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By: Sean Riley
In the case of Mortimer v. McCool, No. 37 MAP 2020 (Pa. July 21, 2021), the Pennsylvania Supreme Court addressed a doctrine of piercing the corporate veil previously novel to Pennsylvania law, known variously as “single-entity,” “enterprise,” or “horizontal” liability. The matter arose out of injuries sustained by the plaintiff as a result of an intoxicated driver. The driver recently had been served by employees of a nearby restaurant. The owners of the restaurant, in turn, had a contractual management agreement with the owner of the restaurant’s liquor license, 340 Associates, which was solely owned by two brothers. The mixed-use building in which the restaurant was located was owned by a separate corporate entity, McCool Properties, which was owned by the brothers and their father. In the underlying dram-shop action, the plaintiff secured a combined verdict of $6.8 million against the driver, the restaurant and 340 Associates. However, 340 Associates had no significant assets beyond the liquor license itself and did not carry insurance for such actions (nor was it required to do so under Pennsylvania law).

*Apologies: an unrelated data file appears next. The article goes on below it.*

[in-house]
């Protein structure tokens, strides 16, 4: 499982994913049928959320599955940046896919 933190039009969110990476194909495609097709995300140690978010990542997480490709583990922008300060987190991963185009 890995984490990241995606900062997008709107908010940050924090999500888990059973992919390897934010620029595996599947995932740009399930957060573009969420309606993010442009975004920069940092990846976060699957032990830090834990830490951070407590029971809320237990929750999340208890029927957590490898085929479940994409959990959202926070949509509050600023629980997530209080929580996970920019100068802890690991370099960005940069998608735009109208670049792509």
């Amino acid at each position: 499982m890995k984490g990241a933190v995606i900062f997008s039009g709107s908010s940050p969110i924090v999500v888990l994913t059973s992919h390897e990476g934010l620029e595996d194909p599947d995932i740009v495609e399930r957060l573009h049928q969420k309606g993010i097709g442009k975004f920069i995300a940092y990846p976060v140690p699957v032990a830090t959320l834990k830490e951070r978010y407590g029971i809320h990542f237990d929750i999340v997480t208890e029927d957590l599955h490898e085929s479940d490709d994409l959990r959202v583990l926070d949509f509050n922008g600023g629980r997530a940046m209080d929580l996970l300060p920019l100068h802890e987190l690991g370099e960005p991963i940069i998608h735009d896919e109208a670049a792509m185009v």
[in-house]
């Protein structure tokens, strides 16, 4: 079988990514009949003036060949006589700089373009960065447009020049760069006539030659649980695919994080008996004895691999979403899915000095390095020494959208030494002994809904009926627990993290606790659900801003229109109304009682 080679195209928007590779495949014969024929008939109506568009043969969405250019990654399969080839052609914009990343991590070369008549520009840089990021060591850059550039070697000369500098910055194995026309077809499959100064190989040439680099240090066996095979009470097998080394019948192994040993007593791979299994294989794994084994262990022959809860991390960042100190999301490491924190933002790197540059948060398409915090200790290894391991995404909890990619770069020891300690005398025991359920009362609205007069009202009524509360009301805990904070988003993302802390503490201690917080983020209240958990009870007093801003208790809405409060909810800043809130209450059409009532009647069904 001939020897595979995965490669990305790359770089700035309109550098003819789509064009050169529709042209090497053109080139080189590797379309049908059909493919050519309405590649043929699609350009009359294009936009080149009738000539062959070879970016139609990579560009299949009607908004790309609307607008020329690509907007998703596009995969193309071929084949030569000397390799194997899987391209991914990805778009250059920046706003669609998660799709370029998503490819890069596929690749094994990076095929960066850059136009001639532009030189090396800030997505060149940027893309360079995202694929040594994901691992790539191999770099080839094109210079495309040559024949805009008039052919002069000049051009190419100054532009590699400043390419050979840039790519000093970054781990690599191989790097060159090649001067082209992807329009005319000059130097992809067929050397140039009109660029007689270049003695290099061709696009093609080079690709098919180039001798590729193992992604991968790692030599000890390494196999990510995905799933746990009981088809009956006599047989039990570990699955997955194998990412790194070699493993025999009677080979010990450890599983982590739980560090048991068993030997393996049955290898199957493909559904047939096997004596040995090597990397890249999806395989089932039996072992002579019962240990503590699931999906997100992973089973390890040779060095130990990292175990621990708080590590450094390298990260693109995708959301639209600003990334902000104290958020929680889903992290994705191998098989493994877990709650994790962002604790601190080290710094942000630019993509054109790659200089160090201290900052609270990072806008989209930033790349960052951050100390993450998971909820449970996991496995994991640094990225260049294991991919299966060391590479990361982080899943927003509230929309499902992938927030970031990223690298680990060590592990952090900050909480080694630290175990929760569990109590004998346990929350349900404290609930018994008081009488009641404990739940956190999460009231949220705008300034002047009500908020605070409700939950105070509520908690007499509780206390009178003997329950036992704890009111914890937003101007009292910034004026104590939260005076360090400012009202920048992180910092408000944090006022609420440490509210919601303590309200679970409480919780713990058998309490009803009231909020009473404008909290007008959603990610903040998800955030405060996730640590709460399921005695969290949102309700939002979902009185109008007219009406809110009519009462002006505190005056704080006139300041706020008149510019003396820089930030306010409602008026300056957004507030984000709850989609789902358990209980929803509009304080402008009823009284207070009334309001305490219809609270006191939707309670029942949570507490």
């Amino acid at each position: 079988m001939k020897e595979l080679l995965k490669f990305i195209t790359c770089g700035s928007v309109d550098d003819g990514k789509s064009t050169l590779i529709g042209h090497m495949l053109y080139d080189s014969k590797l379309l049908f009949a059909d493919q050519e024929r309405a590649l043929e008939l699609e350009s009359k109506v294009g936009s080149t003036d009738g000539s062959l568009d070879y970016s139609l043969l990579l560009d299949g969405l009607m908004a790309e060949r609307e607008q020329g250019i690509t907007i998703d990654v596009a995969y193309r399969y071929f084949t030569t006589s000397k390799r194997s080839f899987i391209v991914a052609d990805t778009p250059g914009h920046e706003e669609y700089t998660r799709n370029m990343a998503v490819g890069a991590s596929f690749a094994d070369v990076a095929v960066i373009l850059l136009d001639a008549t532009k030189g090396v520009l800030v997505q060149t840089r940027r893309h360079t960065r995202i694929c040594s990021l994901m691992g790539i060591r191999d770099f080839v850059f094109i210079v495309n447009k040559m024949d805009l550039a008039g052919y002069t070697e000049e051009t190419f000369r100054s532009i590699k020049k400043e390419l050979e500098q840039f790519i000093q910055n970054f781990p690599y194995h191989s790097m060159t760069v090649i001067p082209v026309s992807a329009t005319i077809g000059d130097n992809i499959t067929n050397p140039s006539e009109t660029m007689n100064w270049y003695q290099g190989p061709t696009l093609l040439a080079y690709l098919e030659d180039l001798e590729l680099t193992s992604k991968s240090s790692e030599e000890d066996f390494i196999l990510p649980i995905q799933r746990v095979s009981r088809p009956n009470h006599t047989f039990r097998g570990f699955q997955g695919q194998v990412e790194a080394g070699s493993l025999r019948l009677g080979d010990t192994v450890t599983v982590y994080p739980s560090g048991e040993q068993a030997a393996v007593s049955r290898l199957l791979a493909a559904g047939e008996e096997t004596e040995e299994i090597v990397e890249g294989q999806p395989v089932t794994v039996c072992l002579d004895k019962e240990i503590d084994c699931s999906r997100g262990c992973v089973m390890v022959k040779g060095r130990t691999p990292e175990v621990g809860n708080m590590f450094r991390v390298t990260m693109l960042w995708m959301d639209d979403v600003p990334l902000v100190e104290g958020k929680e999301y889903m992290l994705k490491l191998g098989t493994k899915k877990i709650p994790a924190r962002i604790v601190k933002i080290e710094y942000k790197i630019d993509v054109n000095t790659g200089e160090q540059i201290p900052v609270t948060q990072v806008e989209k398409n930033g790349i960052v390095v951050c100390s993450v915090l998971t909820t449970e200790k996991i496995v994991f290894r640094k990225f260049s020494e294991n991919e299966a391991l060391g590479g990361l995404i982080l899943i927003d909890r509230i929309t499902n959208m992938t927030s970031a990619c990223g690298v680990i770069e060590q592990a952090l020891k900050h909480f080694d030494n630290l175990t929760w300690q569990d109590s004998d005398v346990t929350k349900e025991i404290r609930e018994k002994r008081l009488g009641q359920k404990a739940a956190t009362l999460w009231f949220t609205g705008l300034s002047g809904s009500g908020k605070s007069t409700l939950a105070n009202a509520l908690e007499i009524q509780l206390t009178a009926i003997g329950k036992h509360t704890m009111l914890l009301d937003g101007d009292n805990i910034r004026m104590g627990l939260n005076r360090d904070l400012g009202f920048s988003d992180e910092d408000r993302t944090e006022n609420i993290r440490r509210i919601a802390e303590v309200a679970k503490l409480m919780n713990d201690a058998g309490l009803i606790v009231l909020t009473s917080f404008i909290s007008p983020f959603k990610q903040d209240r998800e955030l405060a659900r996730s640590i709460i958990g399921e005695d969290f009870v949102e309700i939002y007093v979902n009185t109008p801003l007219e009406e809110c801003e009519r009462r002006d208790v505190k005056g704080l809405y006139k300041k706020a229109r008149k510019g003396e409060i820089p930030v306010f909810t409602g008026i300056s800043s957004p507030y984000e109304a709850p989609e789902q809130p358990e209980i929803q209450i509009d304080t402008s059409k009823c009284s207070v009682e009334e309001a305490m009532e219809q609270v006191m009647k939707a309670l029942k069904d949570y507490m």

Seeking to collect the balance of the judgment, the plaintiff filed a separate suit against 340 Associates and McCool Properties, as well as against the brothers individually and against their father’s estate, who died after the accident at issue. To reach McCool Properties, the plaintiff argued that, just as a corporation’s owner or owners may be held liable for judgments against the corporation when equity requires, so may affiliated or “sister” corporations—corporations with common ownership, engaged in a unitary commercial endeavor—be held liable for each other’s debts or judgments. The Supreme Court declined to extend enterprise liability to McCool Properties, noting that in order to do so, a plaintiff would have to establish “at least substantially common ownership,” which was absent given the fact that the father was not an owner of 340 Associates. However, in reaching this conclusion, the Supreme Court emphasized that there is no per se preclusion of enterprise liability in Pennsylvania, encouraging lower courts to further consider such arguments.